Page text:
On the way back, everyone was taking bets as to whether or not we'd make it across the wash again, but we made it across without even one slip of the tires (we didn't have the trailer or quads attached, which is why).  We loaded up the quads and the trailer, and Randy and I decided to head home...I still wanted to go see the other cemetery, but in light of the fact that we'd had a flat tire and gotten stuck already, we agreed it was best to head home.  On the way home, we got a great invitation to go jump in my mom's pool and have dinner.  What better way to clean up from a hot day riding the quads than to jump in a cold swimming pool?

So today's lesson...always have a spare tire for ALL vehicles, and never underestimate the weight of the trailer with quads.  It WILL drag you down.  Oh, and always carry plenty of water.  More than you need for just your ride - you never know when you might get stuck.  

Happy Memorial Day, and thank you to all who have served our country and keep us free!  America owes you!
Bobbi and Bales

Sunday, April 4, 2010

Battleaxe Trail - April 4, 2010

Battleaxe Staging Area

**UPDATE - 2020** - the Coke Ovens are closed to the public.  Do not trespass.  Do not open the fences.  View them from a distance.  Vandalism has caused the collapse of one.  Leave them for future generations.  

The BattleAxe Trail - sounds ominous, doesn't it?  Not sure you should even take the kids on the trail, right?  The books list it as a difficulty level number 5 (scale of 1 to 10), on the low end of difficult...  As we parked, some nice, older folks in a Jeep Rubicon said the trail is better than the Florence-Coke Ovens trail, but its not great.  "It gets a bit bumpy and rough towards the end" the gentleman said.  I asked if they were going all the way to the Coke Ovens.  "Oh no, we're just going down to the Gila River - the Coke Ovens trail is too rough and too long."

Ha - BattleAxe - Ha.  It didn't even live up to its name.  "Leisurely ride to the Coke Ovens" should be the trail name.  

So, 9:30 in the morning, we head out on the trail after a 2.5 hour drive to a turn off about 8 miles South of Superior.  I'm a little bit tentative about the trail - worried it will get too difficult for me, knowing my past reservations about rough trails.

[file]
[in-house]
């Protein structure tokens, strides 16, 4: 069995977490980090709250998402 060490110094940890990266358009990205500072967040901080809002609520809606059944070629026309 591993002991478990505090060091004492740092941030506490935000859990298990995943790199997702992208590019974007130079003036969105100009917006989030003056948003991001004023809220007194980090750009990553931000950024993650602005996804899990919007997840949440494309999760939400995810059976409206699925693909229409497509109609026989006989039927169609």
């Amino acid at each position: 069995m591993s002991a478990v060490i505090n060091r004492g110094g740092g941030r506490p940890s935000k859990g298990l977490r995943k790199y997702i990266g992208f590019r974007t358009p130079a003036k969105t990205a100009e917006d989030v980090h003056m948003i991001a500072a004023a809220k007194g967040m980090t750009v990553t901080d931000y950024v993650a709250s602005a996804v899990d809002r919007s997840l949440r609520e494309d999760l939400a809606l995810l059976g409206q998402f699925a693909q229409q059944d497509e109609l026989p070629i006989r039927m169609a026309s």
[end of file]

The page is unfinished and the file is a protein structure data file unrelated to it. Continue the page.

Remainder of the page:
Start of Battleaxe trail

I have the Garmin GPS out, with each and every waypoint pre-programmed in, and each waypoint name matches the pages I've both copied out of the book (book was too big to take with) and the Google Earth Map pictures I printed.  I'm checking each and every waypoint (remember the Tule Creek Homestead incident?).  After we make the turn into the wash going around the mountain, under Copper Butte, I realize the trail is fairly obvious.

Bailey and Quel looking downright cute as buttons

We splash through the creek bed a few times, and discover the little artisian well, and stop for a break.  Bailey, as usual, starts asking for food.  The child eats like a bird, except when we are out riding, when she gets the biggest, most voracious appetite in the world.  Wants to eat about every 10 minutes.  So we feed the bottomless pit and move on.  

More Bailey and Quel cuteness

We head around the mountain, and climb up to the shelf road.  I'm prepared for our first major obstacle - the "rock crawl" mentioned in several books.  Except this time, I have exact GPS coordinates.  I have the GPS turned on, and I'm watching us get closer and closer on this shelf road on the side of the mountain - deep canyon on the left...  .20 miles - .15 miles - 500 feet - 20 feet - 2 feet - 30 feet - 80 feet - wait - we passed it.  I actually stopped to look for it.  There was no rock in the middle of the road.  None.  Not even sure where it went.

We move on, down into the valley and wash.  This is where it is supposed to get a little tricky - lots of turns, easy to take the wrong one, according to the books.  Again - had no issue at all.  Starting to think maybe the trail is easier than we thought.  We're still cruising along at a pretty fast clip.  Except when we stop to feed Bailey.  LOL